Supreme Court:
On behalf of the appellant Mr. Bishen Narain argued that there were no signs, on the structure that could have indicated the collapse of the Clock Tower. It is argued that since the faults which caused the Clock Tower to collapse were hidden it would be unfair to hold the appellant for negligence.

The Clock Tower was constructed 80 years ago. According to the Chief Engineers testimony the expected lifespan of the collapsed building was around 40 or 45 years. Considering that the building had already exceeded its age for mortar deterioration it was incumbent upon the appellant to conduct thorough inspections in order to assess any possible deterioration and determine if any precautions were necessary, for strengthening the structure.

Trial Court:
Three different lawsuits were filed in 1952 and 1951 by the heirs of Shri Ram Parkash, Smt. Panni. Kuldip Raj respectively. These suits were heard by the Court of Subordinate Judge 1st Class, Delhi, who issued a judgment on July 9 1953. The Subordinate Judge awarded a sum of Rs. 25,000 to Shrimati Subhagwanti and other heirs of Ram Parkash in suit No. 552 of 1952 Rs. 15,000 to the heirs of Shrimati Panni Devi in suit No.930 of 1951 and Rs.20,000 to Kuldip Raj in suit No.20 of 1952. According to the trial courts ruling it was the responsibility of the Municipal Committee to ensure that buildings did not pose a danger, to those using the highway as a matter of right.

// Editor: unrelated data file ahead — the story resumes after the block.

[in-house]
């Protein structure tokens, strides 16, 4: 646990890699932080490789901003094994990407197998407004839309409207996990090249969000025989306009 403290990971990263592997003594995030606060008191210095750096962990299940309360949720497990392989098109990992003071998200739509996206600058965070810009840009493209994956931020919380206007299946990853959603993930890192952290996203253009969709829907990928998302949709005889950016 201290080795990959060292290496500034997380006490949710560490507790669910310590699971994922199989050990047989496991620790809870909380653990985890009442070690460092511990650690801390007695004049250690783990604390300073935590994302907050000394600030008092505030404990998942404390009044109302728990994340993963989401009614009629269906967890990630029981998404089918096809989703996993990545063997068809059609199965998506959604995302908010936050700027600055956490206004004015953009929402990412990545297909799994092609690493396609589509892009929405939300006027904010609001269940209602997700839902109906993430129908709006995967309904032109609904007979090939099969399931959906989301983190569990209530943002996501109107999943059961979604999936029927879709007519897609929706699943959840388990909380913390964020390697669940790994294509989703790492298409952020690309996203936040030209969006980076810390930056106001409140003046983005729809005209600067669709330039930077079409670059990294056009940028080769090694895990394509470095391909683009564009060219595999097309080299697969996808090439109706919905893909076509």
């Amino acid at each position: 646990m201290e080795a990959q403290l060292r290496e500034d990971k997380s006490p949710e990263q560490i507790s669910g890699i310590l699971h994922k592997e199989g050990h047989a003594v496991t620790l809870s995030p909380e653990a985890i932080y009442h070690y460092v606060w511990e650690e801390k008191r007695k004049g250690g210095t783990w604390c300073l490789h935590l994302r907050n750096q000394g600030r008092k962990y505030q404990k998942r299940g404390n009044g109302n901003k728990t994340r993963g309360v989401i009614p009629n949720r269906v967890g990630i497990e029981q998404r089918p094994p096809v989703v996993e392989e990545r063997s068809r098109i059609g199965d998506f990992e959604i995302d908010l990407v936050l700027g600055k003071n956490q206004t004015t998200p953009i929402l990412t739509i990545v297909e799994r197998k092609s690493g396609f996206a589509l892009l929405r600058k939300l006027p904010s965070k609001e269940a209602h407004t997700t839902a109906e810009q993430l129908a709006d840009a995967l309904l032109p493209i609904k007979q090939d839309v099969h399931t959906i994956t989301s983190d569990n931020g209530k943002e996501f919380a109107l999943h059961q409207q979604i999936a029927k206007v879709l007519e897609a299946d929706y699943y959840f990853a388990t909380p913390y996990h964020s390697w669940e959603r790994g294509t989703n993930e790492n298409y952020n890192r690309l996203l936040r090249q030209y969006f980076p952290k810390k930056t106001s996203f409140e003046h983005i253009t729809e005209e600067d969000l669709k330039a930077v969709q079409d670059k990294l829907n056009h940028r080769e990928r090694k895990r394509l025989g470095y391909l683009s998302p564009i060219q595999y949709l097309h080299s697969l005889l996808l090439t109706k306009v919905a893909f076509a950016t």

High Court:
On November 27 1959 the High Court addressed all the appeals together in a judgment. They upheld the decree of Rs. 25,000, in lawsuit number 552 of 1952.

However, they reduced the awarded amount in favor of Munshi Lal and others from Rs. 15,000 to Rs. 7,200 in lawsuit number 930 of 1951. Similarly, they also reduced the awarded amount from Rs. 20,000 to Rs. 9,000 in lawsuit number 20 of 1952.

"The finding of the High Court is that there is no evidence worth the name to show that any such inspections were carried out on behalf of the appellant and, in fact, if any inspections were carried out, they were of casual and perfunctory nature."

The High Court applied the principle of res ipsa loquitur to this case. They concluded that it was the responsibility of the Municipal Committee to conduct inspections to determine if any deterioration had occurred in the structure and if any precautions were necessary, for strengthening the building.